reverse threading

the path back is the path forward


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sunglasses and gunfire. [two artists tuesday]

Sunglasses

we took a hike on easter sunday afternoon.   it was just warm enough to shed my coat in the woods; spring hiking is better without the shush-shushing sound of a down coat while you walk.

we went to our bristol woods, masks in pockets as we jumped out of big red, eager to get into the trees, onto the paths that have soothed us.  there were a few people there; most of them abided by the six-feet-apart rule, although admittedly, there were a few who caused us to roll our eyes in an astonished unspoken question wondering if they lived in a cave somewhere and had no idea that there was a global pandemic.

the familiar paths did their job. we quietly noticed green sprigs springing up between the leaves, a tonal green as you looked off-path from budding underbrush.  here and there forest daffodils at the brink of opening to the world; here and there small white flowers nestled between fallen logs.

the soundtrack of the woods was awakening to spring – orioles’ songs, chipmunks scampering, birds we couldn’t see high in the trees singing arias to the sky, the sound of our feet on the trail.

the gunfire in the background was unwelcome in this reverie of renewal, of spring-really-on-its-way, of escape-from-thoughts-of-covid-19.  it was an automatic, a gun designed to kill, single shots punctuated by the rapidfire of a clip.  it is always unnerving; yesterday it was particularly so.  it seemed mindless to me, paying no homage to these very times, these very days.

in the middle of thousands of people who are desperately trying to save over half a million others’ lives in this country alone, thousands of people who are extending helping hands to countless others, thousands of people who are dedicating resources to feed, mask, shelter thousands of others, thousands of people who are reeling from a loss of life, of job, of any security, of any sense of normal, thousands of people who are frightened to their core that they might be the next to succumb to this pervasive illness, the next to struggle to breathe, i couldn’t, for the life of me, figure out any good reason to be shooting an automatic weapon.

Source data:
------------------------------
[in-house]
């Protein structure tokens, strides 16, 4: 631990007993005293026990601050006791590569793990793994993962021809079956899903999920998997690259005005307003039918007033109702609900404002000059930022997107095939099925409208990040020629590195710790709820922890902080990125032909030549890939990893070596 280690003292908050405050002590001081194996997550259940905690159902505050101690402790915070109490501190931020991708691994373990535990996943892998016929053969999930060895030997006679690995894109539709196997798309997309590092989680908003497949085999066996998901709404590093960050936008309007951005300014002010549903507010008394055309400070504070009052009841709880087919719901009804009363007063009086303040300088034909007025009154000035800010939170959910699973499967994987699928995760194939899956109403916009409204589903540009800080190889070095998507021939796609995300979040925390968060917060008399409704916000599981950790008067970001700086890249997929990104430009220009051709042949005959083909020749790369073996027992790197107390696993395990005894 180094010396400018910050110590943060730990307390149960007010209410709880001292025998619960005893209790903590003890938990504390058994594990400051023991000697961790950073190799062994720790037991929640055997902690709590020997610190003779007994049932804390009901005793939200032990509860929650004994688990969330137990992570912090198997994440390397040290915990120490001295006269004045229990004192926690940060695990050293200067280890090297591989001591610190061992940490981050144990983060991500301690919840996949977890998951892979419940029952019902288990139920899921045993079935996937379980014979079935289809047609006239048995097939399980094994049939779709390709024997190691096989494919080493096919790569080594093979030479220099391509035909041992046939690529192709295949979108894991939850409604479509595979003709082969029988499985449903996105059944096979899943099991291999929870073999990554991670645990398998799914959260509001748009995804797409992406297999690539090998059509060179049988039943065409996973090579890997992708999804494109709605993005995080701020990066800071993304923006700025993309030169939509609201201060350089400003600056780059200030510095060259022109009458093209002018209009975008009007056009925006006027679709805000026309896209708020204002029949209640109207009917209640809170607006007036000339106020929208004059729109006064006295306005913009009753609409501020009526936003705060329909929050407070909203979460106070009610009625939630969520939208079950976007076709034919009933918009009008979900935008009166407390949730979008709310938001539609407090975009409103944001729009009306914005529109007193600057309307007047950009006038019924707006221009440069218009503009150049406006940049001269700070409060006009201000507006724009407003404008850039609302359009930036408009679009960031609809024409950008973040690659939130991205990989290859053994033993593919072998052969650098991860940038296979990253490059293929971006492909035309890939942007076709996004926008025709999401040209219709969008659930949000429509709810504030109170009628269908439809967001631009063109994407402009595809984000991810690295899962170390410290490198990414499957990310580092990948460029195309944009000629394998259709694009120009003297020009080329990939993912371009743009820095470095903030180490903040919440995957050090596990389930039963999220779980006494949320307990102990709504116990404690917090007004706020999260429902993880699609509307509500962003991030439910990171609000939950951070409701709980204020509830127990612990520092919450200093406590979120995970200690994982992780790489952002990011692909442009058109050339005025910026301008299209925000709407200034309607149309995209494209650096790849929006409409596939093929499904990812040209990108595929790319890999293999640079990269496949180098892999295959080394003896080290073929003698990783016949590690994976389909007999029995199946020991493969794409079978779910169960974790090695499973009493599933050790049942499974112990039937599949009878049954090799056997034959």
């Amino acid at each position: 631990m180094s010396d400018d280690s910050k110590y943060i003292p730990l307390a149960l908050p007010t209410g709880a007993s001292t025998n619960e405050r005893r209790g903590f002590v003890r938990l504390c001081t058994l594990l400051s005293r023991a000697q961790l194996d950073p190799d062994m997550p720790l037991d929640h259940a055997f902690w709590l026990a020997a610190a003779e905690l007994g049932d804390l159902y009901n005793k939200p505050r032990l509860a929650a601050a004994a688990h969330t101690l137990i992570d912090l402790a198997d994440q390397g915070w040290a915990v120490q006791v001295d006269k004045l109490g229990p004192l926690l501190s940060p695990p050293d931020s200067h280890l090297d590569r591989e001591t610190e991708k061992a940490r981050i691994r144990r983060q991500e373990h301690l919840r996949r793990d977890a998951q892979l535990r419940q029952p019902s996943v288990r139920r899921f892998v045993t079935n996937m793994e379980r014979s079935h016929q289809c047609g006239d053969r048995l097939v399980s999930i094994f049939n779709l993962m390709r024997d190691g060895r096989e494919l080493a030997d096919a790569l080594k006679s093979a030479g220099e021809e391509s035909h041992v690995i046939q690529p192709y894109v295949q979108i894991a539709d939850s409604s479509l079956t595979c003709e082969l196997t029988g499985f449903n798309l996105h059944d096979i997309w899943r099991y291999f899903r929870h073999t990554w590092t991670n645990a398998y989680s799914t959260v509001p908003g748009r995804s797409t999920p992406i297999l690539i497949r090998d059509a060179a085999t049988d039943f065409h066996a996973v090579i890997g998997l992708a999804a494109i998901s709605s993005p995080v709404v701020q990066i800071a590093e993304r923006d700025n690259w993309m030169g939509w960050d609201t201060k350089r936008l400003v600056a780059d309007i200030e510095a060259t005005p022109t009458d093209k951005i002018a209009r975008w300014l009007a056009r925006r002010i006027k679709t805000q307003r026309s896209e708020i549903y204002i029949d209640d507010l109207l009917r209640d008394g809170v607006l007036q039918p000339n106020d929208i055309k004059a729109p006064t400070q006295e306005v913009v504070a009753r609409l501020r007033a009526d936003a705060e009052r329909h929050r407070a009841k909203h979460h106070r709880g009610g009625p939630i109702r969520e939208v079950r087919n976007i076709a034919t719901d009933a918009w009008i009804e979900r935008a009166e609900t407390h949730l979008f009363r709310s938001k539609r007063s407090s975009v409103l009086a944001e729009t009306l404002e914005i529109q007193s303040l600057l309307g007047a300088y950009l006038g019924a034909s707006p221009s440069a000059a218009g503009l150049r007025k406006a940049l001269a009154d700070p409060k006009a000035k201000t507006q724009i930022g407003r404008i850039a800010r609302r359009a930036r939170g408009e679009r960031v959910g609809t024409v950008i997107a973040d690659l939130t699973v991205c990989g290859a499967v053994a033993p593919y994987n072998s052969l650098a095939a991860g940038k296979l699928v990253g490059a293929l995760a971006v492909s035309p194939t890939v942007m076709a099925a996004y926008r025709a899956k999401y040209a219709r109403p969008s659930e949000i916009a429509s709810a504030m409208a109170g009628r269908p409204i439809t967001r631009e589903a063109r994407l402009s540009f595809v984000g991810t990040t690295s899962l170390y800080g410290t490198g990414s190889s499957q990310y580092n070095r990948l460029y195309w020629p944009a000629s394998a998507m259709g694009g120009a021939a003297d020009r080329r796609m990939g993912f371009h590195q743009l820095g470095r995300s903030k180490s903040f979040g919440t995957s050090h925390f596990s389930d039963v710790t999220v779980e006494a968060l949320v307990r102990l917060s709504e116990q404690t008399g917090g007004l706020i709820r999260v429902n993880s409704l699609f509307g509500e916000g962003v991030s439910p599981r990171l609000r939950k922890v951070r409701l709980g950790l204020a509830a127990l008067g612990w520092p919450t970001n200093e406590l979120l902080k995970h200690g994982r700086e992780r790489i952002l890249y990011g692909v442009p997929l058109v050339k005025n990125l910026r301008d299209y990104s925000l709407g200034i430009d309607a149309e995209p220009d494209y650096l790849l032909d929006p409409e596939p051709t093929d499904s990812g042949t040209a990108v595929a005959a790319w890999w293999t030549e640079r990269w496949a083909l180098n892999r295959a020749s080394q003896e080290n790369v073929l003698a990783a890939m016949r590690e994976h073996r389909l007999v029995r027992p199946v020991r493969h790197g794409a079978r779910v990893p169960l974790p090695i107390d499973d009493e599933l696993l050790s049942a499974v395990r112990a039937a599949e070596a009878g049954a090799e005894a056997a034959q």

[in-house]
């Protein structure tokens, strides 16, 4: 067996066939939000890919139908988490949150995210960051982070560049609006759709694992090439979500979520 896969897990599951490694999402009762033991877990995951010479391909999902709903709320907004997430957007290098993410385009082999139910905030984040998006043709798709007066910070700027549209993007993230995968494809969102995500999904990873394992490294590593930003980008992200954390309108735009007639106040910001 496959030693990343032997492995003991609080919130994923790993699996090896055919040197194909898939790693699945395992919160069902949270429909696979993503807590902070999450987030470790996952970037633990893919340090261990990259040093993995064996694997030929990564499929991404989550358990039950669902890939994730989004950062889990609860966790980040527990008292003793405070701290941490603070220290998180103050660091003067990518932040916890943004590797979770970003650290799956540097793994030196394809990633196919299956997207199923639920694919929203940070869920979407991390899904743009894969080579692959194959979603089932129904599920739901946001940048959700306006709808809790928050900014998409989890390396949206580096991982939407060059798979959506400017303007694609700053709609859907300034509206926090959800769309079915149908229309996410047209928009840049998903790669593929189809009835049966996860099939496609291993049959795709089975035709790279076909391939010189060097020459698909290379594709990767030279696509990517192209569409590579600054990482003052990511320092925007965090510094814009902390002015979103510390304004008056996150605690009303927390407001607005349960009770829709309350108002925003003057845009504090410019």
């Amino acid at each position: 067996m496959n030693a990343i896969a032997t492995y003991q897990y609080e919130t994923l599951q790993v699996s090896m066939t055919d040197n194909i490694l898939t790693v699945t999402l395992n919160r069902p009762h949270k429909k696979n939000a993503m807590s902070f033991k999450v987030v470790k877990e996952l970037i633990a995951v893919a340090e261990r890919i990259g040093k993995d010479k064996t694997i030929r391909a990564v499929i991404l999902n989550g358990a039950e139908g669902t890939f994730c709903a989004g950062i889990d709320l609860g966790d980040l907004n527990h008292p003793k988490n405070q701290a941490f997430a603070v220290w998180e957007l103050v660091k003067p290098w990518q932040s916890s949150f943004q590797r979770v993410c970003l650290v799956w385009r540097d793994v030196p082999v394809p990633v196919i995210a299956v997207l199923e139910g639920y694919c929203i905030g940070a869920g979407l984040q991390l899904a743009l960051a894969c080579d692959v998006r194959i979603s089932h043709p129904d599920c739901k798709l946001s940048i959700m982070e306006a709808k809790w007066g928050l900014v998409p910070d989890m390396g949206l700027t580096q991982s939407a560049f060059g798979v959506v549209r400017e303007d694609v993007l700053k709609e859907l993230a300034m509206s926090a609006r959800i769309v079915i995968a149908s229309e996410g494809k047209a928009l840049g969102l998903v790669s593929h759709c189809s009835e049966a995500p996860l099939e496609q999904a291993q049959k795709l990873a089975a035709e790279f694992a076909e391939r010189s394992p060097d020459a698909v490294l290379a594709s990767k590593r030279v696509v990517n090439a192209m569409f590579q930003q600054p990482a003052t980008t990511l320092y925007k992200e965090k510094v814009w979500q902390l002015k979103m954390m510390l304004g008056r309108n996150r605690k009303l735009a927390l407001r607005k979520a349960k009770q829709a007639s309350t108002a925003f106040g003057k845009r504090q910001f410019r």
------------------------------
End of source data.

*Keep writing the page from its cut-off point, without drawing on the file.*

read DAVID’S thoughts this TWO ARTISTS TUESDAY

white flowers website box

 


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i don’t understand. [two artists tuesday]

canoe and dock

ahhh.  early morning.  it is sunday and we are writing a couple days ahead for a busy week.

as i sit here, in this beautiful “idyllic” place, i hear the rapid fire of gunshots.  i google, looking for a shooting range i have heard about, but to no avail.  sunday morning.  a time of reflection and peace.  and, apparently, gunfire.  i don’t understand.

a couple nights ago i woke up and could hear the sound of two men talking.  we rarely hear people talking here, at any time of day or night.  i didn’t know where they were, and i couldn’t understand what they were saying, but the last thing i heard was a gunshot.  nothing else.  why, on earth, would someone be shooting anything in the middle of the night?  i’ve been told that there is poaching and shining and that hunting is a big part of this place.  hunting what?  what season is this?  are people’s kitchen tables truly dependent on this?  there’s a grocery store.  i don’t understand.

this week, just one week, as you know, our country suffered four times at the hands of someone who chose to brutally end the lives of others.  intentionally.  with assault weapons.  my heart breaks.  again.  and i don’t understand.